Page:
Appendix and Bibliography


The traditional instruments used in Armenian music are a large field of research, and they have been widely used, evolving down the centuries. Variations and types of woodwind instruments in different sizes, shapes, tones, timbres, etc. made from reed, wood, animal bones and other materials have been well known and have been widely used in rituals, festivities and in everyday life events from the ancient times of Armenian culture until today. The folk instrument field presents a huge layer and an important key to any understanding of customs, traditions, musical development and the music’s versatile role in people’s lives throughout the centuries. It is difficult to give exact dates/centuries corresponding to when and where the first woodwind or percussive, drum-like instruments were made, not only in Armenian culture but also internationally in the culture of other nations as well. However, In Armenian music, the instruments duduk and blul are known as instruments that have thousands of years of historical background and are among most characteristic, typical instruments of Armenian traditional music.

In my short introductions to some of the Armenian folk instruments that are present in this chapter, I give general characteristics and the main peculiarities of the instrument without going into depth with regard to the historical evolution, size, shape and different varieties of the instruments; furthermore, I use the name of the instruments which are most commonly used today in Armenia.

According to musicologist and folklorist Aram Qocharyan (1903-1977), who carried out incredibly detailed research on traditional instruments, and especially on the family of percussive and wind, woodwind instruments, it is important to mention that each instrument presented here has other variations or similar versions of the same, and they have been widely used right up until today in Armenian culture. Similar to some of the instruments presented here can also be found in other national cultures, and these have impacted on their local musical cultures, though with other tunings, shapes, sizes, and peculiarities.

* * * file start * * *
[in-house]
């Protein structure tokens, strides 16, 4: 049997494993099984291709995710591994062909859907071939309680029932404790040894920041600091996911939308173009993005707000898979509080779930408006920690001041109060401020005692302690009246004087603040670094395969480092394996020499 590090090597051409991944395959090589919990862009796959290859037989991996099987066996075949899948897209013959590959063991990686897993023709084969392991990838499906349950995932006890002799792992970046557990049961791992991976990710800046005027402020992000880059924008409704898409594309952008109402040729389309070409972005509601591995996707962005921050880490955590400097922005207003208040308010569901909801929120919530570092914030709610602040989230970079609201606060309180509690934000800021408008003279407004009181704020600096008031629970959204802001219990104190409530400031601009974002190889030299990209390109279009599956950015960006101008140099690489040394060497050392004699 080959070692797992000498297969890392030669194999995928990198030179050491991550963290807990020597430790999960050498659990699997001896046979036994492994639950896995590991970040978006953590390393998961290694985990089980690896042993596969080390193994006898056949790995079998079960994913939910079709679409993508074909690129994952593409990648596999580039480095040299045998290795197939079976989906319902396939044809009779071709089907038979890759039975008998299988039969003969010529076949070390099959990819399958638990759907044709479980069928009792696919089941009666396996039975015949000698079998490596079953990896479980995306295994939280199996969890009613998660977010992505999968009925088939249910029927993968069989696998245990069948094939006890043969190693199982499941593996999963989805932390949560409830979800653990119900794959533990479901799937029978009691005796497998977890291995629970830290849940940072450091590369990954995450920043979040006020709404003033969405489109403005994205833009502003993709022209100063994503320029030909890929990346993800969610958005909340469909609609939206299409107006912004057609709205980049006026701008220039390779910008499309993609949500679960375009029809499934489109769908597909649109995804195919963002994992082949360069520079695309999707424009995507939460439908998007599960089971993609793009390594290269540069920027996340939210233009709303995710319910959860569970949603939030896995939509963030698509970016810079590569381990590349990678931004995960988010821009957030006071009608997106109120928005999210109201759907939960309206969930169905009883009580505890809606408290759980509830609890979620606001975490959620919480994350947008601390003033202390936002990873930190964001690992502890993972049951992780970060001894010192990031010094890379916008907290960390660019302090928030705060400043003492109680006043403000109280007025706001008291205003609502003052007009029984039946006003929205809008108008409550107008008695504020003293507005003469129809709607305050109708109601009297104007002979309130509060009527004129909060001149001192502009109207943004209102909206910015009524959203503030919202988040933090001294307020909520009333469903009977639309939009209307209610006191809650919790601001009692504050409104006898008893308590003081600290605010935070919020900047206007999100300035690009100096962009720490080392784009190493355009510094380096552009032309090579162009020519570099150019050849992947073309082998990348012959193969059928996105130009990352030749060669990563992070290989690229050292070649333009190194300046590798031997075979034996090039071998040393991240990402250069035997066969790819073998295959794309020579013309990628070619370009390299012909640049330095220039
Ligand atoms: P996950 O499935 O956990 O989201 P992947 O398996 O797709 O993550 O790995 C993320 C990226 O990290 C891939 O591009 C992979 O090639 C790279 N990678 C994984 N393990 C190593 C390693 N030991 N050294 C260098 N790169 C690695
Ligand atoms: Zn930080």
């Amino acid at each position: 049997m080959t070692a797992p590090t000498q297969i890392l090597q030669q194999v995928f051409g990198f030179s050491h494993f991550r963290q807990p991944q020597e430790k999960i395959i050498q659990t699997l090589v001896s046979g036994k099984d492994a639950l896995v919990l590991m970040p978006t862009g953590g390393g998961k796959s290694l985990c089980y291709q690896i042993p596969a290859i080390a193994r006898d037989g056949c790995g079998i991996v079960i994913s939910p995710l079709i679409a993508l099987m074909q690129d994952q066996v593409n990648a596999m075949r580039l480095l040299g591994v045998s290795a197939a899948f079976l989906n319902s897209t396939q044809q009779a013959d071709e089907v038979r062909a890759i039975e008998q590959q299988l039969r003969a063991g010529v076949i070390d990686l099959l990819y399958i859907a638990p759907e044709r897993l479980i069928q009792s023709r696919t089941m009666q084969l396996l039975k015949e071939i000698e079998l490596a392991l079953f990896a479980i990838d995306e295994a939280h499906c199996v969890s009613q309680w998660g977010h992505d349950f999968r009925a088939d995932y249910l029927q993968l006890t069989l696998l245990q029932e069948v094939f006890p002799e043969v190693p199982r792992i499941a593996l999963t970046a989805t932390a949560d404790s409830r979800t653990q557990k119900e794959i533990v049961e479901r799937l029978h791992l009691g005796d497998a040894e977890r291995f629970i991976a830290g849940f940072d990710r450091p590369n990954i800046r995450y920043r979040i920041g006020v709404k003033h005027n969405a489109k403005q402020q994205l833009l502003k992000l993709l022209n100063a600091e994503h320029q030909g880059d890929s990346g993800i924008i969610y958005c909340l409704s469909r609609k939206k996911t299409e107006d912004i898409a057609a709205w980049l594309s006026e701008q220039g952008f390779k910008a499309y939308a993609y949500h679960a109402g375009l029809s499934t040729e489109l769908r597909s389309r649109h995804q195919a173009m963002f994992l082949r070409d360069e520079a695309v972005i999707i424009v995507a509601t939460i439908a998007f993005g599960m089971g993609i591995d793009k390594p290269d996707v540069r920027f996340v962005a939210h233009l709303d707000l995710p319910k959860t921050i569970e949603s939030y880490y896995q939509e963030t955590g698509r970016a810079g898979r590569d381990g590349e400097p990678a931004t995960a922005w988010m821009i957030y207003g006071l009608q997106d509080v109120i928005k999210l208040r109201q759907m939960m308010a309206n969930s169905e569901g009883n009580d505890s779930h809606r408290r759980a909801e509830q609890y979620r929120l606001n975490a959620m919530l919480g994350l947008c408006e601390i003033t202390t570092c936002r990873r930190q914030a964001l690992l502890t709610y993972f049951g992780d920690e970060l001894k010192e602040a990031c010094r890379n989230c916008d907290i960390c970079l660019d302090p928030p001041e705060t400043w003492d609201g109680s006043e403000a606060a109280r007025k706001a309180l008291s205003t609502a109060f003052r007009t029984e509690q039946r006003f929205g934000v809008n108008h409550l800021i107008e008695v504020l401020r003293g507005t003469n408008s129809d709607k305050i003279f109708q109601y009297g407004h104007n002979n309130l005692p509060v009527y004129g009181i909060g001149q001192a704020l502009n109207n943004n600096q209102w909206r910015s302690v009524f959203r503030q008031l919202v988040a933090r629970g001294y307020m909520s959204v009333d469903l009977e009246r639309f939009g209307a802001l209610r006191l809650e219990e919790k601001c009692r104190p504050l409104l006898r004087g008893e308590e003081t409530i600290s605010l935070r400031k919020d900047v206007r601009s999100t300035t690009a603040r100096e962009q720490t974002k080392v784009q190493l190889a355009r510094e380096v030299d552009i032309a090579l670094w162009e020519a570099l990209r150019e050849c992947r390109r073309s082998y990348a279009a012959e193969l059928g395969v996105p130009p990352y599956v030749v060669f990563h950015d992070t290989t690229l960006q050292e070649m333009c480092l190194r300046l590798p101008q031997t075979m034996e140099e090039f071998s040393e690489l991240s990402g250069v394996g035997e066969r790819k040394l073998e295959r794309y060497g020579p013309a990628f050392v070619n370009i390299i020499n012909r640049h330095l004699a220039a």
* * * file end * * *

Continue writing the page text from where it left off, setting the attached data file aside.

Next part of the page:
One interesting observation from A. Qocharyan describes the woodwind folk instruments, and here the local Armenian folk musicians (or any other nationality of folk musicians) would sound precisely as they would when playing their local instrument/music, which would then result in a significant impact on the instrument’s performative possibilities even when playing on a different version/variation of the similar instrument. For example, he refers to an Armenian woodwind (blul) player playing on a woodwind instrument from China, similar to Armenian blul.

(…) the intonational system of this or that folk instrument is highly impacted by the performer’s musical thinking. If an Armenian, or a Qurdish sring (blul) player tries to play a sring from China, they will produce the same tones as they produce in their own instruments, regardless of the tone system of Chinese sring. (…) It needs to be mentioned that the performer-musician is very inventive in this aspect. The same soundhole on folk woodwind instruments usually produces two tones - one when it is closed, the other when opened. For example, if the holes are completely closed, the sring gives us a C, but if opened – D: a whole tone difference. However, the performer is able to make the same closed soundhole open, for example 1/8, 1/4, 1/2, or 3/4, and thus will achieve such microtones that are beyond measurement or counting. This is why it is difficult with measurements to give this or that instrument’s precise image of sound/tonal/ system. To decide precisely is only possible based on melodies produced on the instrument (Qocharyan, 2008, p. 120, my translation from Armenian).

Thus, the musician’s ability to use the instrument’s tones, modes, and tetrachords are highly based on the musical culture, and the musical ear that each folk musician has and uses instinctively. I have experienced this interesting aspect live when Vigen Balasanyan (Armenian), and Albanian woodwind player Defrim Mala, held music sessions playing by ear and improvising together in my office in between our rehearsals: beside that it was fascinating to follow the spontaneous intercultural musicianship between these two highly gifted musicians, another fascinating thing for me I found that, when Vigen’s duduk was played by Defrim, I could not recognise the instrument that I used to hear. The ornaments, the sound, the microtones, and the way of intonating the instrument/the reverbs and the resonances, and the endings of the tones were completely different from Vigen’s playing, and it seems that the duduk did not sound Armenian - the sound I knew and associate with that “Armenian soul” in music – in the same way I heard when Vigen was playing: the sound bore Mala’s own, individual, instinctive musical abilities with it - those that came from his national identity, musical culture he was borned in and the musical ear that he possessed.